The researchers analyzed more than 300,000 news articles written by 644 journalists across 25 news outlets, looking for 114 terms that they believe represent strong right-wing or left-wing ideology. The research team, led by John Wihbey, assistant professor at Northeastern University and former editor of Journalist’s Resource, combined this data with information about journalists’ Twitter networks to assign ideological ratings to journalists and their agencies. Press.
The authors point out that they find no evidence that following certain Twitter accounts causes a journalist to write with bias. “There is no simple pipeline between social media and news media in terms of partisanship,” they write. “Yet the two are increasingly entangled, and studying their relationship is vital if researchers are to better understand the mechanisms of the emerging ecosystem.”
Most of the 25 publications studied demonstrated a liberal bias. But three of the largest mainstream media organizations — the Washington Post, New York Times and Wall Street Journal — publish “fairly ideologically neutral or even fairly conservative content,” despite “widely left-leaning Twitter networks,” the authors note. .
Do people remember where they get their news from? And why is it important? Researchers at the Reuters Institute for the Study of Journalism examine both questions.
Twenty years ago, the public generally received their news directly from newspapers, magazines, television and radio programs or by visiting the websites of news organizations. Today, people can search and access news in many ways, including through search engines, news aggregators, social networks, and mobile messaging apps.
Kalogeropoulos, Fletcher and Nielsen wanted to see how well people remember the name of the news outlet that produced a story they found through a search engine or social media. In early 2017, for a month, they tracked the browsing histories of 6,811 adults in the UK who agreed to install tracking software on their laptops or desktops. Researchers also interviewed participants 10 to 48 hours after viewing a news report.
Here’s what they found: When people went directly to a news website to access a story, they remembered the name of the outlet 81% of the time. But when they found a story through a search engine, they could only correctly identify the media 37% of the time. When they come across a news article on social media, they remember the name of the news agency that produced it 47% of the time.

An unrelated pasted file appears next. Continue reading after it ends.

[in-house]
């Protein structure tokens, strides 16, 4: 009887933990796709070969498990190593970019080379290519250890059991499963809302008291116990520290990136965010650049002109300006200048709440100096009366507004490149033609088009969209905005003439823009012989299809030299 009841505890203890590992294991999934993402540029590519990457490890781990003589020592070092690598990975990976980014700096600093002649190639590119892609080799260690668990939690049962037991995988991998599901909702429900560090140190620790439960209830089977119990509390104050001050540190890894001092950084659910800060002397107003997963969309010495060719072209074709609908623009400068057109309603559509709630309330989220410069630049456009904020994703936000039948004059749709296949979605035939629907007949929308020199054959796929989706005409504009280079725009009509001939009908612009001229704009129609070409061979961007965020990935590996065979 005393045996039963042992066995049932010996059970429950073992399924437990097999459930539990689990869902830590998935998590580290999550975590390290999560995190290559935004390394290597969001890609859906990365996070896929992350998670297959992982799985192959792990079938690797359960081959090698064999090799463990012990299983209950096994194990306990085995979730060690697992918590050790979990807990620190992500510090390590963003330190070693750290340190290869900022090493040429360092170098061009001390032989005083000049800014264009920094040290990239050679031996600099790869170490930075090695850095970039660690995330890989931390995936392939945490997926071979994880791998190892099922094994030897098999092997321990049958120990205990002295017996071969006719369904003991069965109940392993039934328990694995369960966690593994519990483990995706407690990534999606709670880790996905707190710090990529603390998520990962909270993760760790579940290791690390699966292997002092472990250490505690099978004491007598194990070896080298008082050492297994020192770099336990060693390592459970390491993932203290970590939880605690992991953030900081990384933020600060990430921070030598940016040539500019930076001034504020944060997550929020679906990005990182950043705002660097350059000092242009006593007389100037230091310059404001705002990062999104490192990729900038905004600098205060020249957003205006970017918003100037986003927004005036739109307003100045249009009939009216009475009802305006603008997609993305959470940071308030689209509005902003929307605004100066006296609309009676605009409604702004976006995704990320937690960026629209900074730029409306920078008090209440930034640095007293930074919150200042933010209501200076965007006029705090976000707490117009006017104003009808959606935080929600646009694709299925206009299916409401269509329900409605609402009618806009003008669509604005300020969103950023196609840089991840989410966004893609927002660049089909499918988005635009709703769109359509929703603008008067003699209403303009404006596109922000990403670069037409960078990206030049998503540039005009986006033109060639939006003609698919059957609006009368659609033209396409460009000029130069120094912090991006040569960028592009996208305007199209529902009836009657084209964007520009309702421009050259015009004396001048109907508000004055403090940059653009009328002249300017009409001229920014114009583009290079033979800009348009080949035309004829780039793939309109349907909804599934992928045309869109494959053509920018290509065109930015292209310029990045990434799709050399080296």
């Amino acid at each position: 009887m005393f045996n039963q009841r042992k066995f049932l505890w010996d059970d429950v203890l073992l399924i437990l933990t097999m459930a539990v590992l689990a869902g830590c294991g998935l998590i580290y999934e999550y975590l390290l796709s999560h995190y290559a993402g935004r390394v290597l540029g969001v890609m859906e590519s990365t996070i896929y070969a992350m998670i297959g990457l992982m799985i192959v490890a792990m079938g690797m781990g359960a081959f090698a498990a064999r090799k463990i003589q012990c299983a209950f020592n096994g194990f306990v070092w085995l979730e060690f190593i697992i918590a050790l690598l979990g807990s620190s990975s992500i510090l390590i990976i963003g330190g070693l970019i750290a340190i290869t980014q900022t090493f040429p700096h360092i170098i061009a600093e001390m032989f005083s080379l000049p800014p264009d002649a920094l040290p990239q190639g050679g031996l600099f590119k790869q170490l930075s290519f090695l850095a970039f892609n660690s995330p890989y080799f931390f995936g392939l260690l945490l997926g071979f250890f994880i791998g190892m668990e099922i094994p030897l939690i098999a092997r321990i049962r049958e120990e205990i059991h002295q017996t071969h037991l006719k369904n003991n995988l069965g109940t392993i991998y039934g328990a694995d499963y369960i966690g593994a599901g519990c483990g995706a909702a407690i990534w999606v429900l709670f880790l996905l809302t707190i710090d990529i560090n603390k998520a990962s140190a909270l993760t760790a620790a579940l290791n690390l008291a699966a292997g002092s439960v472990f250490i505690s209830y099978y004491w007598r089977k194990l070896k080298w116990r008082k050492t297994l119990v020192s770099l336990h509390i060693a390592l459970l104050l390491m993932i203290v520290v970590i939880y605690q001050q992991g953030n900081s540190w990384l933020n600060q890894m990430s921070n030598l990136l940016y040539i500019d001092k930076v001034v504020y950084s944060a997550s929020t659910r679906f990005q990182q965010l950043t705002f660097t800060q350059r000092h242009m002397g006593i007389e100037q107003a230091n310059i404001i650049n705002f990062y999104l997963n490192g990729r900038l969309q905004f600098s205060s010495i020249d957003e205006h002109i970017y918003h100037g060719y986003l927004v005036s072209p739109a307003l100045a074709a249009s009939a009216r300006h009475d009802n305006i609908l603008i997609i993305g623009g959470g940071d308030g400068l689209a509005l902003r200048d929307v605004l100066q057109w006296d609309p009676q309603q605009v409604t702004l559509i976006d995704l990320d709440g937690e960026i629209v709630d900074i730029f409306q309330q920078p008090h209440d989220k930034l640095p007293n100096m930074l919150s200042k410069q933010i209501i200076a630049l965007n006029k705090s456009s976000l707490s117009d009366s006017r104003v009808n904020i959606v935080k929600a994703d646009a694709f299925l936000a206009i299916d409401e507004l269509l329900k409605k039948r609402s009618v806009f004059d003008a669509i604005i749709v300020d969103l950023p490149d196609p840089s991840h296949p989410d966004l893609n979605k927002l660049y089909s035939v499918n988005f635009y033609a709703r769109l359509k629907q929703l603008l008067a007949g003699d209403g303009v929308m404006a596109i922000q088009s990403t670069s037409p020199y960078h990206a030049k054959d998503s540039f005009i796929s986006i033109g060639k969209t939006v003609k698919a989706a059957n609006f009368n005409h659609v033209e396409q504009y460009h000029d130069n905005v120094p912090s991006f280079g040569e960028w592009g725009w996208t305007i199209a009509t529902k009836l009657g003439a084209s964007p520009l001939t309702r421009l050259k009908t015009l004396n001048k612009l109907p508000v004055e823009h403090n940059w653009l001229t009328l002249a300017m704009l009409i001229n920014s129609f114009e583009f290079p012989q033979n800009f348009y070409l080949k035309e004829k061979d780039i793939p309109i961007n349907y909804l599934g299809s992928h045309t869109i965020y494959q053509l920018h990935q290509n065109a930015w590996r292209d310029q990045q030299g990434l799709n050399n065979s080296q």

The researchers also found that young people were more likely to remember news brands from news stories they accessed directly and found through social media. People with a higher level of education were more likely to recall outlets that produced information they found through a search engine.
These findings have implications for public trust in news and for the news industry, the researchers say. “We know that people use news branding (among other things) to instill trust in particular stories,” they write. “It seems entirely plausible that if the bond between brand and user is weakened, people’s overall level of trust in information may begin to decline.”
It is often assumed that there are differences in how journalists of different age groups think about using social media to promote their work and interact with the public. Wu’s findings indicate that “the digital divide in social media use among journalists is not whether young and old use social media; the divide is more between the types of social media they prefer to use,” he explains.
Wu, an assistant professor in the Department of Communication at the University of Toledo, conducted an online survey of American journalists and editors from a range of paces between March 18, 2016 and April 30, 2016. He posed questions about how journalists use social media and how they plan to integrate these platforms into their work.
The researcher divided the 1,063 journalists who participated into three age groups. The “younger” journalists were 29 years old or younger. People between the ages of 30 and 49 were categorized as “middle-aged” while journalists aged 50 and over were categorized as “older” journalists.
Wu found that younger reporters preferred Twitter while older reporters preferred Facebook, and middle-aged reporters said they used both. He also found that, across all age groups, journalists tended to have a more negative view of social media if they engaged more on Facebook.
“The more middle-aged journalists interacted on Twitter, the more they tended to have a positive attitude toward social media,” Wu writes. a negative attitude towards social media.”